When I did my initial teacher training, I was taught that you should never put things in front of students if you don’t want them to read them. The same rule applies to presentations. If you are going to explain ten points, do not start by listing them all on the slide for everyone to see. The audience will be able to read much more quickly than you can speak, so they will just be finishing up on point number ten as they hear you say, “So, moving on to number two….” The effect on their attention / motivation will be obvious.
I have mentioned this point already, but I’m going to come back to it because it is so annoying and because so many people keep doing it. Not only should you not be reading from your slides, you should not even be looking at them. When you stare at the slide as you talk, you lose your engagement with the audience, and the impact of what you say is greatly reduced. I have seen presentations where both the presenter and the audience spent the whole time staring at the screen as if they were worshipping a deity. You are the focus of your presentation, not your slides. If that makes you feel uncomfortable, stop giving presentations and focus on writing research papers instead. The slides are for your audience. You should be looking at the people you are talking to.
Spelling and Grammar
If you are an engineer or a doctor, it is quite possible that your audience might not really care about your spelling and grammar. If you are an English teacher, however, your audience is likely to be littered with authors, editors, proof-readers, and publishers, and I can promise you that these people will pick up on Every. Tiny. Point. Everyone makes mistakes, but I have seen presentations where it was obvious that the slides had not been subjected to even the most basic level of proofreading. Spelling and grammar mistakes and inconsistencies show either (a) that you have not checked your slides properly; (b) that you do not care about spelling and grammar; or (c) that do not know enough about it to spot the mistakes. None of these is a good look for an English teacher.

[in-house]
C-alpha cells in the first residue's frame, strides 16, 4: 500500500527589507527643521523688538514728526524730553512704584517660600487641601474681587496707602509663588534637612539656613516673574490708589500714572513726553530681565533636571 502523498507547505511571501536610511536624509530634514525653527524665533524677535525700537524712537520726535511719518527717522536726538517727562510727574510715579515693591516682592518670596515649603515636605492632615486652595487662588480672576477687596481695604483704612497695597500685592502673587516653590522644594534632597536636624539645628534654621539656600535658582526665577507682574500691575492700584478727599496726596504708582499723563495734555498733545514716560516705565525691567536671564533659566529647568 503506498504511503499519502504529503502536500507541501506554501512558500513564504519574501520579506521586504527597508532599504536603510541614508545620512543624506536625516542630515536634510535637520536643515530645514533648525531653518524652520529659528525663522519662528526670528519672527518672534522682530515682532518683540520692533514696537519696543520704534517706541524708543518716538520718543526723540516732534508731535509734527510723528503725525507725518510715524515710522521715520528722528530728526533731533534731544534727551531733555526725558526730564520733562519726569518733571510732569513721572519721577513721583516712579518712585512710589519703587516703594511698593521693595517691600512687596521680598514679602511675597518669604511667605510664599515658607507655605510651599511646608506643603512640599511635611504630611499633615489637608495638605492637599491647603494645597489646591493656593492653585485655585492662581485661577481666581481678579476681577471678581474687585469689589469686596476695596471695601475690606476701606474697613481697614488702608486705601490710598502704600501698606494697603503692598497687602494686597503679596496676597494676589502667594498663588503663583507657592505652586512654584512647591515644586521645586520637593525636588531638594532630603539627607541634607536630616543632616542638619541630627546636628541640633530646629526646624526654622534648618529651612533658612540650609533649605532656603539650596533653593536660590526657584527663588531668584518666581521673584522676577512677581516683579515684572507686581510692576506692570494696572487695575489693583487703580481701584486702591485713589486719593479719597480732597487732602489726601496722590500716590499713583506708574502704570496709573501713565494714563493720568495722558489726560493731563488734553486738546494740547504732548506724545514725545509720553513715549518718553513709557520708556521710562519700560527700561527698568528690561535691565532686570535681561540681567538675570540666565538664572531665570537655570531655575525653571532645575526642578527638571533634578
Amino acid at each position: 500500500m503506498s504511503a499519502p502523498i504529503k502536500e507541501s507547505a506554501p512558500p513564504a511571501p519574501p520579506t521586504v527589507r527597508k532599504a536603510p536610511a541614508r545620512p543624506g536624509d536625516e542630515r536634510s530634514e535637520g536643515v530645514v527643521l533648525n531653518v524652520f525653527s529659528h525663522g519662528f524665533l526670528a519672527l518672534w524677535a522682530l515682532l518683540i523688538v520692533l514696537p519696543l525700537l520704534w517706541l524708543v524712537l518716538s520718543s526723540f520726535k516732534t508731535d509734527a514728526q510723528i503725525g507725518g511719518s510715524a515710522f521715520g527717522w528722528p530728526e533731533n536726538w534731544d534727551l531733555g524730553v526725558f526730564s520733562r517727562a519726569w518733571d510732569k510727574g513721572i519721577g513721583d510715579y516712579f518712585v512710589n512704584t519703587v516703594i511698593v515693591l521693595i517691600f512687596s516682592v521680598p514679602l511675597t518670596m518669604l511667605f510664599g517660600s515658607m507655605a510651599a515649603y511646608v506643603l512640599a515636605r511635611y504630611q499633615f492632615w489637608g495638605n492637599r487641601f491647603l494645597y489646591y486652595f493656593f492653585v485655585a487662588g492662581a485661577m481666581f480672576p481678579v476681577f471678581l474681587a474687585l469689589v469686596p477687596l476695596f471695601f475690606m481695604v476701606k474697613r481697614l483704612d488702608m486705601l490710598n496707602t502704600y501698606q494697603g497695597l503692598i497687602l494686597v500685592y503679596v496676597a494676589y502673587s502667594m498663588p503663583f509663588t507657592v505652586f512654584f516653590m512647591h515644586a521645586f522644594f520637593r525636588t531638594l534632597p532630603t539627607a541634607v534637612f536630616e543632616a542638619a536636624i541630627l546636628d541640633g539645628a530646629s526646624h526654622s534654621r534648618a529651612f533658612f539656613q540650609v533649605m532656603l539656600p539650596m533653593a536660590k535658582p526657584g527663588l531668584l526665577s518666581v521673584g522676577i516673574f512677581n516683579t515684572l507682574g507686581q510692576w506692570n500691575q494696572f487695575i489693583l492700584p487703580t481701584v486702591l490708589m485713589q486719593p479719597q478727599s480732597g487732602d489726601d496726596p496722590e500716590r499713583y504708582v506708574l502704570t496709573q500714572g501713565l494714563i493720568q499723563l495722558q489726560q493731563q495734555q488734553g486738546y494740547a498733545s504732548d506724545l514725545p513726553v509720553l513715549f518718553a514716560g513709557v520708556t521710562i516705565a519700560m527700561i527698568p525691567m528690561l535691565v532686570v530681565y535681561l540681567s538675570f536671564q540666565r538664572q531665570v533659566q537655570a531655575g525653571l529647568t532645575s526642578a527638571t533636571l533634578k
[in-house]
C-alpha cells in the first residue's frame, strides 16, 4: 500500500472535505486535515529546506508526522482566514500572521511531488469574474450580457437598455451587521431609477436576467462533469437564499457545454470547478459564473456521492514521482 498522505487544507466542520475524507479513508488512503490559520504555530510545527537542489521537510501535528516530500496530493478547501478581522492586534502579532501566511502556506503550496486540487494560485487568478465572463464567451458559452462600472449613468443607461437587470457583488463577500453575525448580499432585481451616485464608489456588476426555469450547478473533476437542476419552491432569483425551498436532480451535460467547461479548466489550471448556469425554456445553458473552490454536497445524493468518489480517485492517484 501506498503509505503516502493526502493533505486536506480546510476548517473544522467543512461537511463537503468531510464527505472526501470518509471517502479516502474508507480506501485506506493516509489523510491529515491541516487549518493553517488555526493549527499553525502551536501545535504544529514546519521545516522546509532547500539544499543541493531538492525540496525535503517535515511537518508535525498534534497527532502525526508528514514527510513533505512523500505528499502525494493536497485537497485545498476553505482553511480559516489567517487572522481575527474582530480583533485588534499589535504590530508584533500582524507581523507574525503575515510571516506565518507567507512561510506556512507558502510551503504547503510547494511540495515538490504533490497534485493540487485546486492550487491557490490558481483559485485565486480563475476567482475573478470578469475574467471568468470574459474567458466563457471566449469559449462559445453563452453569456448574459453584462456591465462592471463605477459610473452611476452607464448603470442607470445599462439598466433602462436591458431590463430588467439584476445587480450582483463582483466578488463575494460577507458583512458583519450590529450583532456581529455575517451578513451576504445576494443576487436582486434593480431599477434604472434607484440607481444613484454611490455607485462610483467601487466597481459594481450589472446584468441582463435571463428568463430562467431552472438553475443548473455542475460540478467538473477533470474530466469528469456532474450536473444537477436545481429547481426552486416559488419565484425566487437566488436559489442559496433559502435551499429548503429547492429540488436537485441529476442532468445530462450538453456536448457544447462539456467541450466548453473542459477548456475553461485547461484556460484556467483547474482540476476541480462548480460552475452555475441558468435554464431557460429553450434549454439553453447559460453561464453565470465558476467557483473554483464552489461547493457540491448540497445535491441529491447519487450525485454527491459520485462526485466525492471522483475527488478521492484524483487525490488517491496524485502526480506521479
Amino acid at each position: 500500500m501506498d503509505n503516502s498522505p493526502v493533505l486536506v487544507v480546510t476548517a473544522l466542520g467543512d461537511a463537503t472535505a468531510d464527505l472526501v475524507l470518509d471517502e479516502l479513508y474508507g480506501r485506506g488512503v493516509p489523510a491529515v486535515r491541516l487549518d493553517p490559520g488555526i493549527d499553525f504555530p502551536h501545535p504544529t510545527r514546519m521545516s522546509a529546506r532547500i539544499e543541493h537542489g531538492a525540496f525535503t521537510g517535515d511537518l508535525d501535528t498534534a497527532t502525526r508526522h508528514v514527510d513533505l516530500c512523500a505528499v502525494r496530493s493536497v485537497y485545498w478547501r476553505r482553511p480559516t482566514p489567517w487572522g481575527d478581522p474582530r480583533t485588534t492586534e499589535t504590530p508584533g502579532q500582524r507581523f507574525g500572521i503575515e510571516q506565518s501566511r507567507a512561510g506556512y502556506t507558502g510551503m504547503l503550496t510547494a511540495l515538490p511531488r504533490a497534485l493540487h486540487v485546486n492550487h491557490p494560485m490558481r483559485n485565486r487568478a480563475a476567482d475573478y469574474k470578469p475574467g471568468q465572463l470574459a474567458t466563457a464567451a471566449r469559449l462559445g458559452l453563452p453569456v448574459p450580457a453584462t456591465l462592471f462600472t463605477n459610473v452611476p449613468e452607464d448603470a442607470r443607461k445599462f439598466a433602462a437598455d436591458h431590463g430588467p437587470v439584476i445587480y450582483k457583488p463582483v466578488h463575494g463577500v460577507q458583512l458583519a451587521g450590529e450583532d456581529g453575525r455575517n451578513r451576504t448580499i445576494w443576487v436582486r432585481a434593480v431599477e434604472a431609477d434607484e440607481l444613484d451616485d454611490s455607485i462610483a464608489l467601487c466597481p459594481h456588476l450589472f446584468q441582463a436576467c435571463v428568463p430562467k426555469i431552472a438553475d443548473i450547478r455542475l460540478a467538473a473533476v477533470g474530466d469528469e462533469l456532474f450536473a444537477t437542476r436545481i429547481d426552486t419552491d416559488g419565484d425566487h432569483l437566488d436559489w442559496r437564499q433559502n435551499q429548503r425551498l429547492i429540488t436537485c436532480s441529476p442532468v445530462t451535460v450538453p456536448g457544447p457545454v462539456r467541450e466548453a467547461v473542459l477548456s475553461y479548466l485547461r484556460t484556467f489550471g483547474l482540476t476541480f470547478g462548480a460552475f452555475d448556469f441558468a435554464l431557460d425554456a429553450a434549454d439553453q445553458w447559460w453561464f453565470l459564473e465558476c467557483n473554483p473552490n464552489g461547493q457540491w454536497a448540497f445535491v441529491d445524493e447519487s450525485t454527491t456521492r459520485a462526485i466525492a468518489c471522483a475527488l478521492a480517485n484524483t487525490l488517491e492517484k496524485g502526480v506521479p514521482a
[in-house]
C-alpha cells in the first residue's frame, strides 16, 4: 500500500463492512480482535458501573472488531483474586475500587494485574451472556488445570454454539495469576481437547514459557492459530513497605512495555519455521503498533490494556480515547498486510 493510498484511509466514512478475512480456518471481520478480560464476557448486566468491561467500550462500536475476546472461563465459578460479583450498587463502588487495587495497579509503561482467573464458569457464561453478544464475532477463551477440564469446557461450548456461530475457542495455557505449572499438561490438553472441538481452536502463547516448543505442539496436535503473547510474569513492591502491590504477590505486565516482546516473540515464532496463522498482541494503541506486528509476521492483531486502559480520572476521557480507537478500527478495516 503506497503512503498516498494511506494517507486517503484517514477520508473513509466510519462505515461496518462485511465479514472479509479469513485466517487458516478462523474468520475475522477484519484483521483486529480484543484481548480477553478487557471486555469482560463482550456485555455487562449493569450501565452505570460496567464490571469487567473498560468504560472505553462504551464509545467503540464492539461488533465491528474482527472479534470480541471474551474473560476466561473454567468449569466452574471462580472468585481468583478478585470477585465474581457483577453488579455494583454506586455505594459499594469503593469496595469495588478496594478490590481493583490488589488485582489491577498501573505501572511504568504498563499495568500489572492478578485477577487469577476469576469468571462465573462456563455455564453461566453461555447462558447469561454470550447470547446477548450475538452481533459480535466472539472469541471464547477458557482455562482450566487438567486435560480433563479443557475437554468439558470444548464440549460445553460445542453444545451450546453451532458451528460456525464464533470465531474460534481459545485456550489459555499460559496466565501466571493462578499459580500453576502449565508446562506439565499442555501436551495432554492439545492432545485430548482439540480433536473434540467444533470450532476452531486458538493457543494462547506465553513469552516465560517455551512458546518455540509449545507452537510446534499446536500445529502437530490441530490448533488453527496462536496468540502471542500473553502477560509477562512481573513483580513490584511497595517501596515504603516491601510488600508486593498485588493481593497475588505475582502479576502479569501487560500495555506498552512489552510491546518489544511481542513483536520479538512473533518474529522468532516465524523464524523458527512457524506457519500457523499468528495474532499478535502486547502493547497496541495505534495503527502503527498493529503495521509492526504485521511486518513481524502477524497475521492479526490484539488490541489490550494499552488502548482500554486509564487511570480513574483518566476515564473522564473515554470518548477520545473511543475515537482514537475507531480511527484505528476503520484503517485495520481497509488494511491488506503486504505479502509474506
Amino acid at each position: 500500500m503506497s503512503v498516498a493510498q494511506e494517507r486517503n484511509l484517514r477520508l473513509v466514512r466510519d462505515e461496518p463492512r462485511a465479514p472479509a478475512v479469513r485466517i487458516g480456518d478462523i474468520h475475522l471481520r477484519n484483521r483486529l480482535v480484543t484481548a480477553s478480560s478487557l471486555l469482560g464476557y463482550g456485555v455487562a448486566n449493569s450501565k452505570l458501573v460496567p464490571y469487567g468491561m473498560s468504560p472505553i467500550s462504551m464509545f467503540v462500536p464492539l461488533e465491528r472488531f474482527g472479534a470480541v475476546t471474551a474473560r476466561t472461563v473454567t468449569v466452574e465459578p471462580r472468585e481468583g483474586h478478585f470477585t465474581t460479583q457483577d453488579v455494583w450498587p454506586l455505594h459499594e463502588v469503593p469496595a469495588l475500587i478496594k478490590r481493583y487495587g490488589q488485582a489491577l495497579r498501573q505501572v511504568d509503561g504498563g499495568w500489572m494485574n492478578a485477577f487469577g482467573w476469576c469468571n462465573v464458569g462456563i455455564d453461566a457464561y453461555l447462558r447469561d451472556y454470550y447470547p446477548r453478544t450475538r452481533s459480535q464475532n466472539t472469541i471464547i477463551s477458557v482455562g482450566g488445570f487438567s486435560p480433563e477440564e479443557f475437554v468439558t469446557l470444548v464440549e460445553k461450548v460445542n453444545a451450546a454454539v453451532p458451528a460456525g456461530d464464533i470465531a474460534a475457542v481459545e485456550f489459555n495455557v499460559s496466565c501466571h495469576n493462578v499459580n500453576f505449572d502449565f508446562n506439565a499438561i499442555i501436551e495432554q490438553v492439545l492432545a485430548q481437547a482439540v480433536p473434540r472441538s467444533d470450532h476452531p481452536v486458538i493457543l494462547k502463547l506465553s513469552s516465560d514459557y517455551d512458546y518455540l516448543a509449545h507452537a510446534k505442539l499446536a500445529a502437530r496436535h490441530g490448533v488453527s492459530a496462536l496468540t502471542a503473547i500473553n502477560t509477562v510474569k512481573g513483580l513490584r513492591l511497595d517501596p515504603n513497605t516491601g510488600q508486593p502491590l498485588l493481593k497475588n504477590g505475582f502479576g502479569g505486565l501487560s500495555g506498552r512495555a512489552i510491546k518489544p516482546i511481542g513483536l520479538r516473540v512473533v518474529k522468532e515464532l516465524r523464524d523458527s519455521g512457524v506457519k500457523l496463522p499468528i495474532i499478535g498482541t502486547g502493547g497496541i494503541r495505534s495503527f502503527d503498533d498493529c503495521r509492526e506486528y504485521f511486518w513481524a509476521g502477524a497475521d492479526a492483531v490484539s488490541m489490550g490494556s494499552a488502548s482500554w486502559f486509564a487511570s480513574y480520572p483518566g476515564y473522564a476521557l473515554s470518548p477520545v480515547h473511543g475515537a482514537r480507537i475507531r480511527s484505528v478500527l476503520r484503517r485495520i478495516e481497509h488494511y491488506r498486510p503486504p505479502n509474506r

Graphs and Charts
Graphs and charts are fine (actually, graphs, charts, and illustrations are what Powerpoint was developed for in the first place), but avoid over-labelling them or making them too elaborate. Also avoid making assumptions about the audience’s knowledge of specialist terms and concepts unless you have made it clear in your abstract that you are going to be using them. Personally, I prefer to leave out labels on graphs and charts. I want my audience to look at the chart, see an obvious visual pattern, and then turn to me for an explanation.
Slides that the audience need to read should be used sparingly, but if you have to use them, make sure that the text is big enough and that you are using an appropriate, easy-to-read font. And of course, avoid the temptation to read them out. Just say, “Please read that” and allow your audience the time they need to read in silence.